Objectives: The aim of the study was to evaluate the impact of different patterns of nonadherence on treatment outcomes in patients with long-term follow-up. Methods: This cohort study included patients who began highly active antiretroviral therapy during 1996-1999, with the last follow-up in 2007. Adherence was evaluated every 2 months by monitoring of pharmacy refills and by using self-reports. Patients were considered nonadherent at a specific visit when less than 90% of the prescribed drugs had been taken. Adherence was categorized as follows. (A) Continuous adherence: a patient had to be adherent in all of the evaluations throughout the period of follow-up. (B) Treatment interruption: drugs were not taken for more than 3 days, for any reason. Treatment failure was defined as viral load > 500 HIV-1 RNA copies/mL or death. Cox proportional risk models were used to calculate adjusted relative hazards (ARHs) of treatment failure. Results: A total of 540 patients were included in the study, with a median follow-up of 8.3 years. Only 32.78% of patients achieved and maintained continuous adherence, and 42.78% of patients had treatment interruptions. Noncontinuous adherence [ARH 1.48; 95% confidence interval (CI) 1.02-2.14] and treatment interruptions (ARH 1.39; 95% CI 1.04-1.85) were associated with treatment failure for the overall cohort; however, for patients with more than 3 years of follow-up, only treatment interruptions were independently associated with treatment failure. Conclusions: Only one-third of patients managed to achieve continuous adherence, and almost half of the patients had treatment interruptions, which have a particularly marked effect on treatment outcomes over the long term.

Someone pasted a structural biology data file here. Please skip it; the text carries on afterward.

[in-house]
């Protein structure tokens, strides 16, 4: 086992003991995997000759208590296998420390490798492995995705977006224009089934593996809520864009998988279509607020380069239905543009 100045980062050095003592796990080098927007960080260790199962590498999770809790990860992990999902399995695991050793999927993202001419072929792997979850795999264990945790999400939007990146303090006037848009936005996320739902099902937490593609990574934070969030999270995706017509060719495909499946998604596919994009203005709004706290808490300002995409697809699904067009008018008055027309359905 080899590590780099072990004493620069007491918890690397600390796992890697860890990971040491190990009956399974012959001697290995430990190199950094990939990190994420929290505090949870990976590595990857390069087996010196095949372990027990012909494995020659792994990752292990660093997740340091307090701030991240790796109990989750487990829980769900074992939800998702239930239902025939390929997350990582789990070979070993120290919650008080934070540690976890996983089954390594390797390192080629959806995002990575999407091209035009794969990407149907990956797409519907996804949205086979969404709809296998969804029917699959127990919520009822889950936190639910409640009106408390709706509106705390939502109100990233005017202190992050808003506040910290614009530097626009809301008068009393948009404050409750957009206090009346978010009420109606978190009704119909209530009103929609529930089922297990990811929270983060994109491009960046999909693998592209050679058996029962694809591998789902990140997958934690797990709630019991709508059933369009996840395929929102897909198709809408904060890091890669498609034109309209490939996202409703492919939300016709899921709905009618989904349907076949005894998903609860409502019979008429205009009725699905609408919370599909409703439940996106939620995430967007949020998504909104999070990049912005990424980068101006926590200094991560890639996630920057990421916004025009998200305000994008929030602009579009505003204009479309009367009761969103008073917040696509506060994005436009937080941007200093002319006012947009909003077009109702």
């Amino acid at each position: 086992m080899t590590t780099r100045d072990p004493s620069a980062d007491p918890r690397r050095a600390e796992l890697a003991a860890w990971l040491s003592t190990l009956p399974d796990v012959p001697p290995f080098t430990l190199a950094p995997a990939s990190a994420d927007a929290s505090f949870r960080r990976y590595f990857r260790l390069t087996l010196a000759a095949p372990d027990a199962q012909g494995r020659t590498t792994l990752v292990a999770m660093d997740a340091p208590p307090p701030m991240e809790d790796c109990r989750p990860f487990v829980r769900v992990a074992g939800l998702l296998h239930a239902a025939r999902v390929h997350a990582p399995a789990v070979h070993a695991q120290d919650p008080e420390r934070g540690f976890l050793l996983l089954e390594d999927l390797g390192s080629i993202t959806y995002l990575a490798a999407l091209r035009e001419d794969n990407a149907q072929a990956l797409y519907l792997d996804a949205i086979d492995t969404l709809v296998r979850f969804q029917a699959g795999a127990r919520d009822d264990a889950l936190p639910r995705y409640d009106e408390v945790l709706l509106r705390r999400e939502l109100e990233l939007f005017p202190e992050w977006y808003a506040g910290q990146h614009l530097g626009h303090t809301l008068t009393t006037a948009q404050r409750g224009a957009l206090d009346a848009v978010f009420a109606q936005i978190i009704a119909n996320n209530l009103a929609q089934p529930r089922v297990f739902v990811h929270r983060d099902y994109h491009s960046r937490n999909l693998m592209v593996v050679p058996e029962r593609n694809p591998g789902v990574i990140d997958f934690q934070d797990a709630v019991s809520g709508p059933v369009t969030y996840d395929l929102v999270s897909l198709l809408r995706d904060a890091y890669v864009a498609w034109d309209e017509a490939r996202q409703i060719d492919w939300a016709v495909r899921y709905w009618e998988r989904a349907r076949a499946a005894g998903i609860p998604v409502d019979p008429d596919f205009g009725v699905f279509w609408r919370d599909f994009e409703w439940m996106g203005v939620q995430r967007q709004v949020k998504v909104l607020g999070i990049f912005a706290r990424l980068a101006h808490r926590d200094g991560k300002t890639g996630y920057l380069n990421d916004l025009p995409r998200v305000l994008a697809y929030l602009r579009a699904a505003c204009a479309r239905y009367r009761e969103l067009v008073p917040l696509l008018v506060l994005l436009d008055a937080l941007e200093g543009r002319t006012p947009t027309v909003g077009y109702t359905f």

- Highly active antiretroviral therapy